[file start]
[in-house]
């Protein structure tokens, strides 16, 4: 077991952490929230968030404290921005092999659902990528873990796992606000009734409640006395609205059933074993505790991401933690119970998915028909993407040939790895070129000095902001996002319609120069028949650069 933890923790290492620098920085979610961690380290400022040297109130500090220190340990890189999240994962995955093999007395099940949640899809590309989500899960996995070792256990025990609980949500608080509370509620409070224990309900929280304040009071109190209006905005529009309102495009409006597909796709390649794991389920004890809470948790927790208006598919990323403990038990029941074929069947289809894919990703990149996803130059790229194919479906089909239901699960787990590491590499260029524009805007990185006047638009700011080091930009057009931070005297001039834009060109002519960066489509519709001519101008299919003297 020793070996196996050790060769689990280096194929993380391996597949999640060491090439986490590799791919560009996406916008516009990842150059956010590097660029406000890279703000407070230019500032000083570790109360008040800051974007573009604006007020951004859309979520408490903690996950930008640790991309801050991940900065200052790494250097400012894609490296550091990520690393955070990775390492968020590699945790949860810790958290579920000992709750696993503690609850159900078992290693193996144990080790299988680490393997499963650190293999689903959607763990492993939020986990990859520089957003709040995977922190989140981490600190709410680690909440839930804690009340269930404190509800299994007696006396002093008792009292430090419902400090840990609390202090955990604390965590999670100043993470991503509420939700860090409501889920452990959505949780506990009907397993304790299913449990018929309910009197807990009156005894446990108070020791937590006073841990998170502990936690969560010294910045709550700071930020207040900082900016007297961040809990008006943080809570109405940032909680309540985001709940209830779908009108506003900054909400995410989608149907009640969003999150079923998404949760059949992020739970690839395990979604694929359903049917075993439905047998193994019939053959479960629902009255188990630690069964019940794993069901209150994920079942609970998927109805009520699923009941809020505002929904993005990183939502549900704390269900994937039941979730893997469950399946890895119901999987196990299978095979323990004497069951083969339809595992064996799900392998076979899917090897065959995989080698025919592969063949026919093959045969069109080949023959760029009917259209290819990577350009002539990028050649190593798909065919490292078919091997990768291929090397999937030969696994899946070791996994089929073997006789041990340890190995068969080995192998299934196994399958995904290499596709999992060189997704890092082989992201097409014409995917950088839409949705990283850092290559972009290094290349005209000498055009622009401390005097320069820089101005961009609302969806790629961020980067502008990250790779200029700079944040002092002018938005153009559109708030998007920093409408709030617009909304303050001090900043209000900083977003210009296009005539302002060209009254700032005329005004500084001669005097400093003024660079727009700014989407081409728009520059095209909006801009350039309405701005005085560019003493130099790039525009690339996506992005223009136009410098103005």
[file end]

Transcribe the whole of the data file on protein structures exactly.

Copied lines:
[in-house]
């Protein structure tokens, strides 16, 4: 077991952490929230968030404290921005092999659902990528873990796992606000009734409640006395609205059933074993505790991401933690119970998915028909993407040939790895070129000095902001996002319609120069028949650069 933890923790290492620098920085979610961690380290400022040297109130500090220190340990890189999240994962995955093999007395099940949640899809590309989500899960996995070792256990025990609980949500608080509370509620409070224990309900929280304040009071109190209006905005529009309102495009409006597909796709390649794991389920004890809470948790927790208006598919990323403990038990029941074929069947289809894919990703990149996803130059790229194919479906089909239901699960787990590491590499260029524009805007990185006047638009700011080091930009057009931070005297001039834009060109002519960066489509519709001519101008299919003297 020793070996196996050790060769689990280096194929993380391996597949999640060491090439986490590799791919560009996406916008516009990842150059956010590097660029406000890279703000407070230019500032000083570790109360008040800051974007573009604006007020951004859309979520408490903690996950930008640790991309801050991940900065200052790494250097400012894609490296550091990520690393955070990775390492968020590699945790949860810790958290579920000992709750696993503690609850159900078992290693193996144990080790299988680490393997499963650190293999689903959607763990492993939020986990990859520089957003709040995977922190989140981490600190709410680690909440839930804690009340269930404190509800299994007696006396002093008792009292430090419902400090840990609390202090955990604390965590999670100043993470991503509420939700860090409501889920452990959505949780506990009907397993304790299913449990018929309910009197807990009156005894446990108070020791937590006073841990998170502990936690969560010294910045709550700071930020207040900082900016007297961040809990008006943080809570109405940032909680309540985001709940209830779908009108506003900054909400995410989608149907009640969003999150079923998404949760059949992020739970690839395990979604694929359903049917075993439905047998193994019939053959479960629902009255188990630690069964019940794993069901209150994920079942609970998927109805009520699923009941809020505002929904993005990183939502549900704390269900994937039941979730893997469950399946890895119901999987196990299978095979323990004497069951083969339809595992064996799900392998076979899917090897065959995989080698025919592969063949026919093959045969069109080949023959760029009917259209290819990577350009002539990028050649190593798909065919490292078919091997990768291929090397999937030969696994899946070791996994089929073997006789041990340890190995068969080995192998299934196994399958995904290499596709999992060189997704890092082989992201097409014409995917950088839409949705990283850092290559972009290094290349005209000498055009622009401390005097320069820089101005961009609302969806790629961020980067502008990250790779200029700079944040002092002018938005153009559109708030998007920093409408709030617009909304303050001090900043209000900083977003210009296009005539302002060209009254700032005329005004500084001669005097400093003024660079727009700014989407081409728009520059095209909006801009350039309405701005005085560019003493130099790039525009690339996506992005223009136009410098103005």